Article VI.

The present Agreement shall come into effect immediately after the date of its signature, and remain in force for ten years from that date.

In case neither of the High Contracting Parties should have notified twelve months before the expiration of the said ten years the intention of terminating it, it shall remain binding until the expiration of one year from the day on which either of the High contracting Parties shall have denounced it. But if, when the date fixed for its expiration arrives, either ally is actually engaged in war, the alliance shall, ipso facto, continue until peace is concluded.

In faith whereof the Undersigned, duly authorized by their respective Governments, have signed this Agreement, and have affixed thereto their Seals.

Done in duplicate at London, the 13th day of July, 1911.

E. Grey,
His Brittanic Majesty’s Principal
Secretary of State for Foreign Affairs.

Takaaki Kato,
Ambassador Extraordinary and Plenipotentiary of His
Majesty the Emperor of Japan at the Court of St. James.”

Angesichts der offensichtlichen Involvierung der Streitkräfte der USA in diese Allianz wäre nun im Hinblick auf die bekannten Ereignisse im Rahmen des Zweiten Weltkrieges zwischen den USA und Japan freilich interessant zu wissen, ob und wann diese Übereinkunft gekündigt worden ist. Ich konnte nichts dazu finden.

Theoretisch wäre selbstverständlich auch denkbar (gewesen), dass ein Krieg um fernöstliche Territorien etwa auf europäischem Boden ausgetragen würde (6), sodass diese Allianz und die NATO eine Querverbindung zu einander aufweisen.

Um noch einiges interessanter ist die folgende Übereinkunft, die ich hier nach derselben oben zitierten Quelle in einer aus dem Französischen erfolgten englischen Übersetzung wiedergebe: Agreement between France and Japan. [Agreement in regard to the continent of Asia, June 10, 1907 (7).]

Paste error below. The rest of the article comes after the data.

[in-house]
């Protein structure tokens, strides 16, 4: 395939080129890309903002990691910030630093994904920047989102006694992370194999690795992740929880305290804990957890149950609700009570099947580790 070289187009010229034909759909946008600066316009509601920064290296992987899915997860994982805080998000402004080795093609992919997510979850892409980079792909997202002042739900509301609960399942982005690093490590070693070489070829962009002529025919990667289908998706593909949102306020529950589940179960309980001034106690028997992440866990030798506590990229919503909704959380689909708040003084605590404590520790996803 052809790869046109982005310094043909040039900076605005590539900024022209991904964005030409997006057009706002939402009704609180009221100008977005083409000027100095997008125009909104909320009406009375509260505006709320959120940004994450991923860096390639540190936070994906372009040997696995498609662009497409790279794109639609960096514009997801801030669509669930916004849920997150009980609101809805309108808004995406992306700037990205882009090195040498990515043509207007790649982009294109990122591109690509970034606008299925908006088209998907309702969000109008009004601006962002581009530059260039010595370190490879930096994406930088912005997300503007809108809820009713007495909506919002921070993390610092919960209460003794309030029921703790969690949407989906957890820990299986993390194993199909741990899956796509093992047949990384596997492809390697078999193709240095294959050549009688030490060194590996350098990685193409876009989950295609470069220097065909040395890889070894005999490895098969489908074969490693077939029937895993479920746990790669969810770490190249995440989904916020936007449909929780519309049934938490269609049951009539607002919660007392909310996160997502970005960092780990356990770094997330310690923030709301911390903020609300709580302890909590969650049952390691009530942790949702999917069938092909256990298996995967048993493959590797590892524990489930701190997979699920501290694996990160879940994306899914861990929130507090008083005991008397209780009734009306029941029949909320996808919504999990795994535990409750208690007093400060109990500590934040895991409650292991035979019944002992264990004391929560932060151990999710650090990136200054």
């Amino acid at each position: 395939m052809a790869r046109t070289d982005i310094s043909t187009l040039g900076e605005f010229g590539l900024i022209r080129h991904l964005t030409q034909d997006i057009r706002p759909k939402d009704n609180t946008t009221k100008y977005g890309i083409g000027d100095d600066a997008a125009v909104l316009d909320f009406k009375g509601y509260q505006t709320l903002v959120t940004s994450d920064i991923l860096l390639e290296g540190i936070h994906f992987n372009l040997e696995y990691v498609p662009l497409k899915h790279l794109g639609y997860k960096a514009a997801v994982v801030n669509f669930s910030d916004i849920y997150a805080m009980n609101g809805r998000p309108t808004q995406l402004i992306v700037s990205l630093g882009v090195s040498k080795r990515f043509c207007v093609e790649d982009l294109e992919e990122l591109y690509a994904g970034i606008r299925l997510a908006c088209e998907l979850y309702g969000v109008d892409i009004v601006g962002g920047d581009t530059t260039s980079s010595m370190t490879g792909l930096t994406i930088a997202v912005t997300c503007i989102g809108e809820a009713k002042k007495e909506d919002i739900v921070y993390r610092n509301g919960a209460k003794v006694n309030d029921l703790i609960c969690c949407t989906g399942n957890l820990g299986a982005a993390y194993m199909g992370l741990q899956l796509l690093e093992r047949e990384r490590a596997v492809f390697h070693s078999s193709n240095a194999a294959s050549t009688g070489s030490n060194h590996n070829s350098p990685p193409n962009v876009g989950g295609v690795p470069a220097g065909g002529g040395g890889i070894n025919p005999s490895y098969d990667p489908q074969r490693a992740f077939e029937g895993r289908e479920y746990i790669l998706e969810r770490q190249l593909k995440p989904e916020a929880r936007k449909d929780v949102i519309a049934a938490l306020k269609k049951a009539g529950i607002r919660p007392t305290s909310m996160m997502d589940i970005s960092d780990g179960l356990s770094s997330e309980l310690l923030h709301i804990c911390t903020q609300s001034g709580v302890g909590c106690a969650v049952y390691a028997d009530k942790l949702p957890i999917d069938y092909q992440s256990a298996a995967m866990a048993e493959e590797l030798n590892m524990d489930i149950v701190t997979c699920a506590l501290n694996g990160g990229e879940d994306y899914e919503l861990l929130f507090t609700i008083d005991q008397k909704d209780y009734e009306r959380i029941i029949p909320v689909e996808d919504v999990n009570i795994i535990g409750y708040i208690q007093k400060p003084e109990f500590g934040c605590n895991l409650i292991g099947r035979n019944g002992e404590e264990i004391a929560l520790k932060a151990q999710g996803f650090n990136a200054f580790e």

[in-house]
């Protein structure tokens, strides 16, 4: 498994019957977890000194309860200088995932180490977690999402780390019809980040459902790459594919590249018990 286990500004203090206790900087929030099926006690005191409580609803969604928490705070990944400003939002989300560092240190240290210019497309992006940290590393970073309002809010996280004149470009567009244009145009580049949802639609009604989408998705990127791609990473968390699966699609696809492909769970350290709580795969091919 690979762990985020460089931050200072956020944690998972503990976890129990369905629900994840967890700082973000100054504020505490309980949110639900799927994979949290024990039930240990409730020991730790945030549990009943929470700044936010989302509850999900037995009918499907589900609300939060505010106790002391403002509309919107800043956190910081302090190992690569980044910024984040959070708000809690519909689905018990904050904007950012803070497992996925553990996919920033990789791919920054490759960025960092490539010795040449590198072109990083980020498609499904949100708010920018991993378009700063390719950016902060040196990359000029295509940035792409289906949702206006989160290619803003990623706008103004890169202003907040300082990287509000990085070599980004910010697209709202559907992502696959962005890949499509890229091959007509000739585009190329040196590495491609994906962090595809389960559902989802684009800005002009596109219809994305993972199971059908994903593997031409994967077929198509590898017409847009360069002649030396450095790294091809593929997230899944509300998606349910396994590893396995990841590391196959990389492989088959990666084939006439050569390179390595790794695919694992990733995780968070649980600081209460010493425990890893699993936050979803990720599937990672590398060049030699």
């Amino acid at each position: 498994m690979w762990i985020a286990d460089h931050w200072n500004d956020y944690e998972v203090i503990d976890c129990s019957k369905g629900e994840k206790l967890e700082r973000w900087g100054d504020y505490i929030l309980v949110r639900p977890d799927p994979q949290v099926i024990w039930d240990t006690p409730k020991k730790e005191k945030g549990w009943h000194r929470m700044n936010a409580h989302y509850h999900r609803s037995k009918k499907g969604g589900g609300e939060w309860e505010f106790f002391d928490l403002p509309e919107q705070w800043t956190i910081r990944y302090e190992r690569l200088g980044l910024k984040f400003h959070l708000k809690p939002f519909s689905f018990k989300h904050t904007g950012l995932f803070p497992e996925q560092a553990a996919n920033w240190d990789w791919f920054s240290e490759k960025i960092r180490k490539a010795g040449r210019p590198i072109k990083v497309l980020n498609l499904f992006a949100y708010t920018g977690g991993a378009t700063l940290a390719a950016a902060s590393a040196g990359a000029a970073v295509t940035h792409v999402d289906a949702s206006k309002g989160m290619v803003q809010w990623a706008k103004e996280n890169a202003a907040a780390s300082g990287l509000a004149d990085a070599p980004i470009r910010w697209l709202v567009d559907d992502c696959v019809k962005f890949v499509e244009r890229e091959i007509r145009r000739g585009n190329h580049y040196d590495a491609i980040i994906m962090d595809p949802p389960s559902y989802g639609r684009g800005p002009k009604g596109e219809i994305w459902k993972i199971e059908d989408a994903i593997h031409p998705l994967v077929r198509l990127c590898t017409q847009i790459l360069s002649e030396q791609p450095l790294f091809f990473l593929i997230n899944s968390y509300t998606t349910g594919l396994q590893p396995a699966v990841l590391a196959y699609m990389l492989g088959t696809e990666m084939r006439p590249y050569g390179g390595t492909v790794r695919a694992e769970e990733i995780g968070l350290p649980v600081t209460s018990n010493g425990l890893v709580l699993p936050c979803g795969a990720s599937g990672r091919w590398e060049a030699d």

The Government of His Majesty the Emperor of Japan and the Government of the French Republic, animated by the desire to strengthen the relations of amity existing between them, and to remove from those relations all cause of misunderstanding for the future, have decided to conclude the following Agreement:

‘The Governments of Japan and France, being agreed to respect the independence and integrity of China, as well as the principle of equal treatment in that country for the commerce and subjects or citizens (i. e., ressortissants) of all nations, and having a special interest in having order and a pacific state of things guaranteed especially in the regions of the Chinese Empire adjacent to the territories where they have the rights of sovereignty, protection or occupation, engage to support each other for assuring the peace and security in those regions (8), with a view to maintaining the respective situation and the territorial rights of the two Contracting Parties in the Continent of Asia.”

In witness whereof, the Undersigned: His Excellency Monsieur Kurino, Ambassador Extraordinary and Plenipotentiary of His Majesty, the Emperor of Japan to the President of the French Republic, and His Excellency Monsieur Stephen Pichon, Senator, Minister for Foreign Affairs, authorized by their respective Governments, have signed this Agreement and have affixed thereto their seals.